Old Gyumri Tour

Visit Kumayri museum, historic houses, workshops, taverns, guesthouses and museums that make up Old Gyumri (formerly known as Alexandropl).

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Cheraz Street

Cheraz Street:

59. Right: Dzitoghtsian Speculative House, 19 Cheraz Street, 19th-20th centuries. At the top of this two-story home made from black tufa you can see a wonderful example of Belle Époque design for the drainage scupper, maintained to this day. Decorated stone scuppers were typical for wealthy houses, and this is no exception.  

The sudden surge in people following the end of Russian-Turkish war of 1877-1878 and the completion of the Aleksandrapol-Yerevan-Tiflis railway led to the need for apartment buildings to house the growing population, and the construction of speculative houses such as this.

Spring Monument:

60. Right: Alexandrapol Memorial spring, 20th century. This spring was erected at the site of the Alexandrapol Publishing House, founded by Sanoyan Brothers in 1975.  The publishing-house printed the first collection of poems by the poet and Giumretsi Avetik Isahakian (his home is #46 on the walking tour). The front part of the spring is decorated with high relief-rosettes, while on the back are words from the poem published in this printing-house.

Continue down Abovian Street and notice the house next to the memorial spring.

61. Right: Tigranian Family House. In this two-story house made of black polished tufa lived  the composer, pianist, musical ethnographer and founder of musical Braille in Armenia, Nikoghaiyos Tigranian.  

Among famous guests at this home was the religious composer and musical ethnographer Komitas. Notice the beautiful bas relief above the main entrance, showing tethered animals flanking a Tree of Life figure with floral blooms and a bird overhead.

51. Left: All Savior Church was constructed in 1859-1866. The church was built with donations by Giumri citizens, especially the Drambian and Yuzbashian families. The Goroian family donated funds for the cross for the church while the Dzitokhtsian family presented curtain made of dark-red velvet sewn with gold thread. This church is almost an exact copy of the 8th century Astvatsatsin church at Ani, just across the current border with Turkey. It is said that while constructing this cathedral the mason visited every week Ani, studied the cathedral at Ani, and then returned to Aleksandrapol to copy the design.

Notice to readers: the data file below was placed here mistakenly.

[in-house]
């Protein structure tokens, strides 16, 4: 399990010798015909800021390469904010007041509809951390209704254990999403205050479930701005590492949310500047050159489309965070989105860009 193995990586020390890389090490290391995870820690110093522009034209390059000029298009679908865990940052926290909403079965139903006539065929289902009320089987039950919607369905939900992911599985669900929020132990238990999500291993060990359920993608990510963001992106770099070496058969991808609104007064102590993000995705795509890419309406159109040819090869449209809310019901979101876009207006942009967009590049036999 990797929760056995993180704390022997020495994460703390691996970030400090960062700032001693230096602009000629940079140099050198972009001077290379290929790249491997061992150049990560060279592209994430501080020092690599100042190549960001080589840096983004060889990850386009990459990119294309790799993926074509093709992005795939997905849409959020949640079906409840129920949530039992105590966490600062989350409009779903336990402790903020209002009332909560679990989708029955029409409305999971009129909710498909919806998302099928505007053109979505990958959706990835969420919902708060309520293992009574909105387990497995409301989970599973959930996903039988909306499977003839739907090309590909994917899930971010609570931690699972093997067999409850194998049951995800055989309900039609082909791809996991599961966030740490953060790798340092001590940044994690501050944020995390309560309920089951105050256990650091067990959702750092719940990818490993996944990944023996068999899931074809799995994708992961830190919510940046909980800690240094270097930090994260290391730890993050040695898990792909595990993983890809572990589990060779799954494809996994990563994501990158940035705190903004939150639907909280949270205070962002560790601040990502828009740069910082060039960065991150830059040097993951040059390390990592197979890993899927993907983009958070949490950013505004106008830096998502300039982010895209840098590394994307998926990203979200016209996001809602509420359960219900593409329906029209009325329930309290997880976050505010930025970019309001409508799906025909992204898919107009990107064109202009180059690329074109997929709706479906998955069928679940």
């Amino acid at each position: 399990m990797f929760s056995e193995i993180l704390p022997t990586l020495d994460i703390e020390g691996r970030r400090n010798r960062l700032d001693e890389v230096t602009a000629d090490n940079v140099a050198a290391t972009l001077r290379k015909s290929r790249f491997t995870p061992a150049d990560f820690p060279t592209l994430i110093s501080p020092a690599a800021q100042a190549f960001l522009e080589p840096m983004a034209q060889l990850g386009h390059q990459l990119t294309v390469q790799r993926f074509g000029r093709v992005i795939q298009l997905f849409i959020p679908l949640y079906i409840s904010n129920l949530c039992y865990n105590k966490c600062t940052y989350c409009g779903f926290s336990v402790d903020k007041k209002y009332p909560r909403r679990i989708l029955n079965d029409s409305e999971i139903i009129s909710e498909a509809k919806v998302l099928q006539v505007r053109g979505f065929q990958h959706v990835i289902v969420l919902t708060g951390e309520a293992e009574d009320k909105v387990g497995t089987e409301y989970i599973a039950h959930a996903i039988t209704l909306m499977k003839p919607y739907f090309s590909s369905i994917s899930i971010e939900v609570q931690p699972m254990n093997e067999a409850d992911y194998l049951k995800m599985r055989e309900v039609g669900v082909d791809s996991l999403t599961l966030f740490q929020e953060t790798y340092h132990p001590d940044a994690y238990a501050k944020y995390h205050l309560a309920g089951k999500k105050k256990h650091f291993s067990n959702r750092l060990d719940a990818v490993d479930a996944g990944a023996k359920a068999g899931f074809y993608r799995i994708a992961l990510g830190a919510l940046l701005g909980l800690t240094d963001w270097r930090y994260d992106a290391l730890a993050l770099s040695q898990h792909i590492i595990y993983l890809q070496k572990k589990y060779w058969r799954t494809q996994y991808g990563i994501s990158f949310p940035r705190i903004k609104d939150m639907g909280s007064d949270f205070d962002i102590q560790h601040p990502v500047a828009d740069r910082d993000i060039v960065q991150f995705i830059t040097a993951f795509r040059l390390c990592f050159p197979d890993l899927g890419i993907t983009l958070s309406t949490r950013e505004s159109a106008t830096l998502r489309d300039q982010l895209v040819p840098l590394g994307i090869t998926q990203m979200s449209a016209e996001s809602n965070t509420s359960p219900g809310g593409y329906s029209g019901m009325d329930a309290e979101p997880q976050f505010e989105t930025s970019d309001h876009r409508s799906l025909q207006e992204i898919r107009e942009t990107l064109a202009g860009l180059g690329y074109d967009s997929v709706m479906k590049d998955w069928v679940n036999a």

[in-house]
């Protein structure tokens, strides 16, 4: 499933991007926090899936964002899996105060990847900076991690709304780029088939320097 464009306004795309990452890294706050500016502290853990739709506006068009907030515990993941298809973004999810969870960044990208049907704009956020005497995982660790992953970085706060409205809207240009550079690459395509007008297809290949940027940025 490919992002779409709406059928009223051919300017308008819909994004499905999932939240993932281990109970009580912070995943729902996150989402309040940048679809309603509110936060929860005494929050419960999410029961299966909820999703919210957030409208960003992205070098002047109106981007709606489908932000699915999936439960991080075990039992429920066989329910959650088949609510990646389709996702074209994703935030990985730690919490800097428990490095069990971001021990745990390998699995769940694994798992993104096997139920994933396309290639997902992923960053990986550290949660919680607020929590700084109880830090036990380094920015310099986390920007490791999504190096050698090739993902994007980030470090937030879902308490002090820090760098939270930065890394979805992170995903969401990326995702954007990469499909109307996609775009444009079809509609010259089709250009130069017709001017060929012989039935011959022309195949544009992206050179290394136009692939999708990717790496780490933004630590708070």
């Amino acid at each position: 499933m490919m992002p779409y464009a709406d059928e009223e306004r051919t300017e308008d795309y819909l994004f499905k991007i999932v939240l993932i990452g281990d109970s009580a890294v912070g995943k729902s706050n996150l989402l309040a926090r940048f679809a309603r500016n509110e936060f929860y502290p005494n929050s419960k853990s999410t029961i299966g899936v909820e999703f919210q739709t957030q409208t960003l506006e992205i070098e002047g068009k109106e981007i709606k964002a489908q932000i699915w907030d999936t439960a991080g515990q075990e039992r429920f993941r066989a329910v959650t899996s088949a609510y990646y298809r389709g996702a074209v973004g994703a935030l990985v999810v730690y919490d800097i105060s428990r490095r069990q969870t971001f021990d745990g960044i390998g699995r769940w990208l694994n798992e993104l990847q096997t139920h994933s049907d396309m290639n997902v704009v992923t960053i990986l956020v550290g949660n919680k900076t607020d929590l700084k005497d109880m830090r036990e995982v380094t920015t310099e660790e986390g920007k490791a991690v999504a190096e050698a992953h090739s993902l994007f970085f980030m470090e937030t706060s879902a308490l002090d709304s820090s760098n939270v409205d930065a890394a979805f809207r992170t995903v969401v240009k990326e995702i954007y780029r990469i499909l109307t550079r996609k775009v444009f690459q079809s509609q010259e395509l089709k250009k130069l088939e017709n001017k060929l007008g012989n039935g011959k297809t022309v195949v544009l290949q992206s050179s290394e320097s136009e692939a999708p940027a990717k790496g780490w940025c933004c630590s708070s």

During the Soviet period the cathedral was converted into a concert hall. Most of the building was destroyed during the 1988 earthquake. Reconstruction is carefully rebuilding the overall shape and size of the original building, trying to copy all details in new stone. When entire pieces of carving are destroyed, or only a few pieces remain, those few are combined with simple stone, the better to highlight the beauty of the older design.

Walk around the church and notice the elaborate carvings and bas relief sculptures that adorn the building.  

Continue down Abovian Street to Tumanian Street corner .

62. Right corner: Commercial Building, 19th-20th centuries. This two-story building was made of black polished tufa as a commercial row of store fronts. The first floor of the building was constructed at the end of the 19th century, while the second floor was constructed later. You can see the difference between the two floors.

One of the rooms was occupied by the “Zinger” firm.

Turn right on Tumanian and proceed up the block.

63. Left: Building, 1939. This half-destroyed building was to be the kindergarten for the clothing factory.  Above the main entrance you can see a memorial plate inscribed: “Clothing factory kindergarten. Constructed in 1939.”  The building once boasted an emblem of Soviet Armenia carved from red tufa.

64. Left:  Gymnasia, 1912. This three-story black tufa building—now Pushkin School ( # 6)—was formerly the “Olginyan Girl's Progymnasia”, built in 1912. This was one of the oldest educational institutions for girls in the Trans-Caucasus. One of the famous teachers and also the head of the school was Olimpiada Bogdanovna Andreasian.

The construction date is carved at the top of the façade. Go to the end of the building and to the side to see the main entrance made in wonderful Art Nouveau design.

Go back to Abovian, turn right and proceed down the block. 

The text for this walking tour was edited by the Kumaiyri Preserve-Museum.

 


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